Earlier this year, we covered the story of Louise Milan, a 68-year-old grandmother whose house was raided by a SWAT team (accompanied by a news crew) searching for someone who had made alleged threats against police officers over the internet. Part of the probable cause submitted for the warrant was Milan’s IP address. But the police made no attempt to verify whether any resident of Milan’s house made the threats and ignored the fact that the IP address was linked to an open WiFi connection.
While the presiding judge did take issue with the tactics deployed by the SWAT team (which included turning a regular warrant into a no-knock warrant by only giving Milan a few seconds to respond to their knock before battering down the door and hurling flashbang grenades into the house), he didn’t have much to say about the department’s bogus “an IP address is a person” justification for the raid. This was concerning because the police verified the IP address by wardriving. By doing so, they also could have confirmed the WiFi connection was open and that the threats could have been made by anyone accessing that connection.
The judge, however, refused to grant the defendants summary judgment on the excessive force claims or immunity. This decision was appealed by the police department, which still insists it should be granted qualified immunity. The Seventh Circuit Court of Appeals has a lot to say about the police officers’ actions during this raid and the events leading up to it, none of it good.
First, it points out that the police officers could have performed their due diligence on the IP address before deciding to carry out a raid, but chose not to.
The defendants say they didn’t know that Mrs. Milan’s network was unsecured and therefore accessible by someone outside the house who could use the unsecured network to send the threatening messages. Although the police had discovered that there was an unsecured network near the house, they hadn’t bothered to find out whose network it was, as they could easily have done, precisely because it was unsecured and therefore accessible. Had they done that they would have known that it was Mrs. Milan’s network and, since it was unsecured, that it might have been used (without her knowledge) by someone outside her home to send the threatening messages. The failure to discover that the network was Mrs. Milan’s was a failure of responsible police practice.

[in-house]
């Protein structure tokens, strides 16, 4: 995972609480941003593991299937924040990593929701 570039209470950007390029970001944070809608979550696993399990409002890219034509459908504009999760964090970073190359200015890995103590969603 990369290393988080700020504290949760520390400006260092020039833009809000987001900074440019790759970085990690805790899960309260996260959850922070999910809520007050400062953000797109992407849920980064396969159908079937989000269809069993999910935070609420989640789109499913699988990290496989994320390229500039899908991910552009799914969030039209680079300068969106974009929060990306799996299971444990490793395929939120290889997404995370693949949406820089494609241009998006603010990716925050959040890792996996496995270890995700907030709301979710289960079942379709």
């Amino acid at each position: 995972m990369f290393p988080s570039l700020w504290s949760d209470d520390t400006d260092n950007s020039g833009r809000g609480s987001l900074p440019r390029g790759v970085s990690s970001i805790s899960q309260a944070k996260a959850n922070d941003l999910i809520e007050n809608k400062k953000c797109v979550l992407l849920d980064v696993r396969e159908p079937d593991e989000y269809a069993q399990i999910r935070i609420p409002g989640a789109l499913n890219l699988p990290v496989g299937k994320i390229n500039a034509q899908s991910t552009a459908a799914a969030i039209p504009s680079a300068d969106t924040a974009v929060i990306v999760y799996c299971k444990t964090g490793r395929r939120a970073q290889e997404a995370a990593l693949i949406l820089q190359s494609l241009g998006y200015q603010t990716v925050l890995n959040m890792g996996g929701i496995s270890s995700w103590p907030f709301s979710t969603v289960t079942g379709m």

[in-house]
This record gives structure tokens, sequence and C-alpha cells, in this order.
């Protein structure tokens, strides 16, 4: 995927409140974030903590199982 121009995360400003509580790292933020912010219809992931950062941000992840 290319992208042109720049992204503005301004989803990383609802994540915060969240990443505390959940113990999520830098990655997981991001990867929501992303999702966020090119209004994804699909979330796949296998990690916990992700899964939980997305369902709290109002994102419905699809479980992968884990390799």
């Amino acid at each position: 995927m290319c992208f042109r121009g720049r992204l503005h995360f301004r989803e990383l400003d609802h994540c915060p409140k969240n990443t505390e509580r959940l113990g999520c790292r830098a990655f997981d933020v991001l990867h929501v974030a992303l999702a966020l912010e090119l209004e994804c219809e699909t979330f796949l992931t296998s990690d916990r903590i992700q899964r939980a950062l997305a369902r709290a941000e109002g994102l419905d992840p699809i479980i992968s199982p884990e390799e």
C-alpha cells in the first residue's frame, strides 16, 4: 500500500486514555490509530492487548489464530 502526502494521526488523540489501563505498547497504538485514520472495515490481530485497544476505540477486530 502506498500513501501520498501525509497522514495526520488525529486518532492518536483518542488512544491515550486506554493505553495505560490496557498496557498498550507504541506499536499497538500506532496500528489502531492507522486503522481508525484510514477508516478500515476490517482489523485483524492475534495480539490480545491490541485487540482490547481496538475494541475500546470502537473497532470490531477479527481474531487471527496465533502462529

The court notes that the officers’ irresponsibility didn’t end there. They also ignored the fact that a man who had made threats against officers in the past (Derrick Murray) was spotted sitting on a porch two houses away from Milan’s by officers prior to the raid. (And, indeed, Murray watched the raid unfold from this same porch.) They also ignored the fact that none of the three other people they suspected of making the threats (former residents of the house/distant relations of Milan) had been observed entering or exiting the house. Instead, they took the IP address and the info obtained from the service provider and went after Milan. And, despite having no evidence someone dangerous might be in Milan’s house, deployed a SWAT team.
So: a house occupied by an elderly woman and her two daughters; no evidence that any criminals would be present during the search although the possibility could not be excluded entirely; no effort to neutralize suspect Murray during the search, as by posting police to watch his house and make sure he didn’t rush over to Mrs. Milan’s house when the search began. But despite their insouciance about Murray and the perfunctory character of their investigation before the search, the police decided to search the Milan house—and in a violent manner.
The “violent manner” is described in greater detail in the opinion. The court grants itself a short tangent during its recounting of the incident to criticize the lingo cops deploy to downplay the violence of their methods and weaponry.
A search warrant was applied for and obtained, and the search was conducted by an eleven-man SWAT team accompanied by a news team. The members of the SWAT team rushed to the front door of the house, knocked, and without allowing a reasonable time—more than a few seconds—for a response (though they hadn’t gotten a “no knock” warrant) broke open the front door and a nearby window, and through these openings hurled two “flash bang” grenades. These are explosive devices, similar to but a good deal less lethal than military hand grenades, that are intended to stun and disorient persons, thus rendering them harmless, by emitting blinding flashes of light and deafening sounds. They can kill if they land on a person, especially a child. The police call them “distraction devices,” an absurd euphemism; we called them “bombs” in Estate of Escobedo v. Bender, 600 F.3d 770, 784–85 (7th Cir. 2010), and United States v. Jones, 214 F.3d 836, 837–38 (7th Cir. 2000).